What inspired the god-like being Q introduced in Star Trek:The Next Generation Encounter at Farpoint? Where did the show's creators get the name and inspiration for Q's character?

  • The inspiration for Q was (according to MA), to bulk out the pilot episode's original plotline (Enterprise goes to new starbase, weird stuff happens, fin) into a 2 hour special. – Valorum Oct 10 '19 at 17:07
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    @VogonPoet - And yet, so very very accurate – Valorum Oct 10 '19 at 17:23
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    They broke with that on TOS as well: how many god-like beings did Kirk and crew meet over the course of TOS? Greek gods and other god-like entities are met with alarming regularity throughout the voyages of the original Enterprise... – Sava Oct 10 '19 at 17:30
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    The Talosians were fairly god-like, and technically speaking, they were in the first pilot. In the secon pilot, Gary Mitchell became god like as well – NKCampbell Oct 10 '19 at 18:40
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    @NKCampbell Not to mention the Organians and the entity from "The Squire of Gothos." – Lexible Oct 10 '19 at 20:48

The character Q played by actor John de Lancie in the character's debut in the Star Trek:The Next Generation pilot, Encounter at Farpoint was inspired by a long-time British fan of the franchise named Janet Quarton. In the early 1970's Brittain there were only a few fan followings available and all seemed to fall short of the enthusiasm Ms. Quarton had for the show. She recalls in issue #100 of her newsletter that

When I found out about Star Trek fandom in 1972 there was only one specific Star Trek club in Britain: The Star Trek Correspondence Club run by Audrey Baker. There was also The William Shatner Fan Club and The Scottish Society for Leonard Nimoy Fanatics

~ A History of Star Trek Action Group by Janet Quarton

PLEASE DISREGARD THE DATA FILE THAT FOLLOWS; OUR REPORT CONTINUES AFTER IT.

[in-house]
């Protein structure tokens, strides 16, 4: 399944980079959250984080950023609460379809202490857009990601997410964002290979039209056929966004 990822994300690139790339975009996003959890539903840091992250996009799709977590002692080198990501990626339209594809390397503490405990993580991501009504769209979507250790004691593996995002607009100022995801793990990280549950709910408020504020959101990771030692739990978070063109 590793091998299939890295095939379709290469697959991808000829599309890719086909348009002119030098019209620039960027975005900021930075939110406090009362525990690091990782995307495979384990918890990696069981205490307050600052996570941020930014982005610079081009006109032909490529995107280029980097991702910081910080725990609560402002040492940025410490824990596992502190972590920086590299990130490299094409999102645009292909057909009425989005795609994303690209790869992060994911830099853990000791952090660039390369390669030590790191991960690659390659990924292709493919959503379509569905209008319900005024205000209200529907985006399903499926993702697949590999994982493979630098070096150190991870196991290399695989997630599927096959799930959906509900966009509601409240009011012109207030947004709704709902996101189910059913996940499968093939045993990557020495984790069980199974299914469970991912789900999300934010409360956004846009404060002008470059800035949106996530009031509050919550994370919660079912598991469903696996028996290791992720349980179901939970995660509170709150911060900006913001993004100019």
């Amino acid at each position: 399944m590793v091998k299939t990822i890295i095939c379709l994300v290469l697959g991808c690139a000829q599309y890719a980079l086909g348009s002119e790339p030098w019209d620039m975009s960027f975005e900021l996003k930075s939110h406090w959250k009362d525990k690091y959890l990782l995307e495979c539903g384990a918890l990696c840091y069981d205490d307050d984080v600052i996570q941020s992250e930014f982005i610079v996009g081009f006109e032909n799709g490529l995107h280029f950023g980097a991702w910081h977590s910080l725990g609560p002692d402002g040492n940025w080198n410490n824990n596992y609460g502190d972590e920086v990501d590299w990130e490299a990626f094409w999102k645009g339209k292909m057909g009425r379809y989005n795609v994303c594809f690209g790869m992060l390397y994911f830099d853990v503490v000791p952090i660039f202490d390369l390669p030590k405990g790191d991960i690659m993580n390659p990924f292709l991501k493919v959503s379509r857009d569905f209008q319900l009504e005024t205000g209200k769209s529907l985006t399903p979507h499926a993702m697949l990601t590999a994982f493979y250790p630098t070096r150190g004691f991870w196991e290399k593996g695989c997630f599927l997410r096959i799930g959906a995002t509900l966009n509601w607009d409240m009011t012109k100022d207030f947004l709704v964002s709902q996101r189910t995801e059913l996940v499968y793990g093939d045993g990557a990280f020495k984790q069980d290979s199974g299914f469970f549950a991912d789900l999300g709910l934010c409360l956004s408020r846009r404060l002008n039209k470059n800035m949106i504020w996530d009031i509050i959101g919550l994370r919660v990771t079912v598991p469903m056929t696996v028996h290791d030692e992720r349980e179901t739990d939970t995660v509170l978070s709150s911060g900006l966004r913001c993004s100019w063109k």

Star Trek Action Group newsletter

The fan club was originally started after Star Trek: The Animated Series began releasing in 1973. The idea started with Jenny and Terry Elson who were attempting to raise money for a full-fledged British Star Trek fan convention. That newsletter was called the Star Trek Con for Britain Action Group, and Janet became its second member, and then its first president, serving in that role for 8 years.

I joined STAG as soon as I saw it advertised and was always proud of my membership number -- no. 2.

As the club was designed to do, it was incredibly successful in funding and launching the first ever British Star Trek fan convention on September 28 & 29 in 1974. Her guests of honor were Scotty (Jimmy Doohan) and Sulu (George Takei) at the Abbey Motor Hotel in Leicester.

Later in 1975 Ms. Quarton co-founded a fanzine called ScoTpress which went on to print 145 zines between 1975 and 1996.

In 1977 Gene Roddenberry, his wife Majel, and their young son were in Great Britain filming Spectre and on February 1st, Mr. Roddenberry called Janet asking for her and 50 fans to join him at the set.

In 1978 Mr. Roddenberry sent Janet a telegram announcing that the whole cast was getting together again for the production of Star Trek: The Motion Picture. This gave her controlled inside information making her newsletters and zines immensely popular.

Janet went on to raise money for conventions while also donating a portion of the proceeds to charities. Notably, at the 1981 Stag Con which she organized they raised £1200 for the Guide Dogs for the Blind Association, and adopted a guide dog named Quanta.

In considering production for the Star Trek: The Next Generation Gene Roddenberry gave the protagonistic omnipotent character the name Q in honor of his loyal fan and her unearthly powers to promote the franchise in a new market.

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